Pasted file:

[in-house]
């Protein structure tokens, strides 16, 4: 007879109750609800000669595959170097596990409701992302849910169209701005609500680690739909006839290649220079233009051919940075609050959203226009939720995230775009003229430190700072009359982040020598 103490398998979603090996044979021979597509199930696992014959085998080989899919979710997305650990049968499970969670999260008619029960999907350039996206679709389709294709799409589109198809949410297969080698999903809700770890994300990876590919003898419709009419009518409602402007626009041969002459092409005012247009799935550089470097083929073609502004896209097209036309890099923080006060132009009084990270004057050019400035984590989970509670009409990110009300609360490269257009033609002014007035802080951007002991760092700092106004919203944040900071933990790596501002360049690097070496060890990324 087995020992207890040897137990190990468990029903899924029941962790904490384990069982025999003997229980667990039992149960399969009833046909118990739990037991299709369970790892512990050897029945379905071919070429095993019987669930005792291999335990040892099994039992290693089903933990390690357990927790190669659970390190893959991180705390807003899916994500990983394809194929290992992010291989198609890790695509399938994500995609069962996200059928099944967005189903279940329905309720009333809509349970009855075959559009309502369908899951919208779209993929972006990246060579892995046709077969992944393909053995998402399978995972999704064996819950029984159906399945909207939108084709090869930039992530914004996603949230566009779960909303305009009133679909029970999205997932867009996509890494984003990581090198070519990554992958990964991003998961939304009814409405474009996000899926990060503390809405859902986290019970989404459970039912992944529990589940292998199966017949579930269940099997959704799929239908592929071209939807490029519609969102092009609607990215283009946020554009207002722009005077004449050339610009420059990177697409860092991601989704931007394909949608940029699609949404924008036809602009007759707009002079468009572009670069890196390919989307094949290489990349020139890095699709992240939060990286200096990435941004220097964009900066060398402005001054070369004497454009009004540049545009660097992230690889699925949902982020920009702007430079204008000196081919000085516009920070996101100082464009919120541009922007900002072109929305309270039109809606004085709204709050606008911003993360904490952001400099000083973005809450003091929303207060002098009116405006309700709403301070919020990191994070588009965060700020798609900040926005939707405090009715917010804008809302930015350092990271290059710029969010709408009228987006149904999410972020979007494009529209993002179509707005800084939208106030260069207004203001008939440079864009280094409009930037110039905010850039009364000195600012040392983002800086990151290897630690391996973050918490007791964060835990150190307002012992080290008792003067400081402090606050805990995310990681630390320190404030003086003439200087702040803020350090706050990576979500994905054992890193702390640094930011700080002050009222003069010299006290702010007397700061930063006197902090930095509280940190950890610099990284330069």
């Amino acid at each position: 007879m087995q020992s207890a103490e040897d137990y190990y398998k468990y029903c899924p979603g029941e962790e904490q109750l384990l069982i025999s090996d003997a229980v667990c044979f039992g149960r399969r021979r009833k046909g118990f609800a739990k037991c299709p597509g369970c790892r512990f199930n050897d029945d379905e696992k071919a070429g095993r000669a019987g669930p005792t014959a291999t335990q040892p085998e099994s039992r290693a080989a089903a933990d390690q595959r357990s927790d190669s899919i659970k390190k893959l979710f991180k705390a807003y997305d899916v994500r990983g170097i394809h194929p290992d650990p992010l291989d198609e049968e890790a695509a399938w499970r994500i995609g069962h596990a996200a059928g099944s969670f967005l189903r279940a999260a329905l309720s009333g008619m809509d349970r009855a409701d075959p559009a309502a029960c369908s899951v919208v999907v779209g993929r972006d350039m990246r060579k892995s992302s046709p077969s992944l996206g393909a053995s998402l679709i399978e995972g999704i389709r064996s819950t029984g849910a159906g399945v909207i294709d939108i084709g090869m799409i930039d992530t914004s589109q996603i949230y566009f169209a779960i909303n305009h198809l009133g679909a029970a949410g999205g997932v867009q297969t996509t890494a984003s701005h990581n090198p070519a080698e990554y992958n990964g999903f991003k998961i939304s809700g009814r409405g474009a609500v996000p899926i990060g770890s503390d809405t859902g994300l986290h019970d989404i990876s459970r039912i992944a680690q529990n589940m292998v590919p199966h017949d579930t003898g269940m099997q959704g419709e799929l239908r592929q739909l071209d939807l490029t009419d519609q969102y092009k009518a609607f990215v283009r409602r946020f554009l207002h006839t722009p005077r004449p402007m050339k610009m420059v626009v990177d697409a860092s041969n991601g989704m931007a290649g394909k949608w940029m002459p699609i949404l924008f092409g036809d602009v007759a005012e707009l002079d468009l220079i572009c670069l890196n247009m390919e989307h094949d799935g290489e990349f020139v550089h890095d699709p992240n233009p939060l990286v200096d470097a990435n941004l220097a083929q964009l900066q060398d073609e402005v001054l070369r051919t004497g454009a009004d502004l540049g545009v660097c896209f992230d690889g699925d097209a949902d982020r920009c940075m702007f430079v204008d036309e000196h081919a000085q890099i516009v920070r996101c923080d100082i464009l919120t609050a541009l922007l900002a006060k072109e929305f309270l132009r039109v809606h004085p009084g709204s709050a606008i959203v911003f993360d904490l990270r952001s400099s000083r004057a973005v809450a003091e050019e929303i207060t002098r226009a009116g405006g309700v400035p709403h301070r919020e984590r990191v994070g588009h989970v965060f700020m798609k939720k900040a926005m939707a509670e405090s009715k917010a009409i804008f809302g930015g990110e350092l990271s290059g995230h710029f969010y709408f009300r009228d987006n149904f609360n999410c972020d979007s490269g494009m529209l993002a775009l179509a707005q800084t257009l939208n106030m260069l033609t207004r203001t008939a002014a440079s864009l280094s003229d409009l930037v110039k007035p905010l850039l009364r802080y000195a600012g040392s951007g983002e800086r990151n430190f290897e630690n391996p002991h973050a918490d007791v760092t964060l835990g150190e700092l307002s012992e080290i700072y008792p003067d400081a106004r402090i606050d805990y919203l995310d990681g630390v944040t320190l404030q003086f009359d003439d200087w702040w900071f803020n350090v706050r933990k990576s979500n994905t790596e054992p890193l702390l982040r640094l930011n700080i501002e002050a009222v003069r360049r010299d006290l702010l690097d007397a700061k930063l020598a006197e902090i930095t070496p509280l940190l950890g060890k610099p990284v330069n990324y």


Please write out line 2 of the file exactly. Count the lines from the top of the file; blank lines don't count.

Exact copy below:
């Protein structure tokens, strides 16, 4: 007879109750609800000669595959170097596990409701992302849910169209701005609500680690739909006839290649220079233009051919940075609050959203226009939720995230775009003229430190700072009359982040020598 103490398998979603090996044979021979597509199930696992014959085998080989899919979710997305650990049968499970969670999260008619029960999907350039996206679709389709294709799409589109198809949410297969080698999903809700770890994300990876590919003898419709009419009518409602402007626009041969002459092409005012247009799935550089470097083929073609502004896209097209036309890099923080006060132009009084990270004057050019400035984590989970509670009409990110009300609360490269257009033609002014007035802080951007002991760092700092106004919203944040900071933990790596501002360049690097070496060890990324 087995020992207890040897137990190990468990029903899924029941962790904490384990069982025999003997229980667990039992149960399969009833046909118990739990037991299709369970790892512990050897029945379905071919070429095993019987669930005792291999335990040892099994039992290693089903933990390690357990927790190669659970390190893959991180705390807003899916994500990983394809194929290992992010291989198609890790695509399938994500995609069962996200059928099944967005189903279940329905309720009333809509349970009855075959559009309502369908899951919208779209993929972006990246060579892995046709077969992944393909053995998402399978995972999704064996819950029984159906399945909207939108084709090869930039992530914004996603949230566009779960909303305009009133679909029970999205997932867009996509890494984003990581090198070519990554992958990964991003998961939304009814409405474009996000899926990060503390809405859902986290019970989404459970039912992944529990589940292998199966017949579930269940099997959704799929239908592929071209939807490029519609969102092009609607990215283009946020554009207002722009005077004449050339610009420059990177697409860092991601989704931007394909949608940029699609949404924008036809602009007759707009002079468009572009670069890196390919989307094949290489990349020139890095699709992240939060990286200096990435941004220097964009900066060398402005001054070369004497454009009004540049545009660097992230690889699925949902982020920009702007430079204008000196081919000085516009920070996101100082464009919120541009922007900002072109929305309270039109809606004085709204709050606008911003993360904490952001400099000083973005809450003091929303207060002098009116405006309700709403301070919020990191994070588009965060700020798609900040926005939707405090009715917010804008809302930015350092990271290059710029969010709408009228987006149904999410972020979007494009529209993002179509707005800084939208106030260069207004203001008939440079864009280094409009930037110039905010850039009364000195600012040392983002800086990151290897630690391996973050918490007791964060835990150190307002012992080290008792003067400081402090606050805990995310990681630390320190404030003086003439200087702040803020350090706050990576979500994905054992890193702390640094930011700080002050009222003069010299006290702010007397700061930063006197902090930095509280940190950890610099990284330069």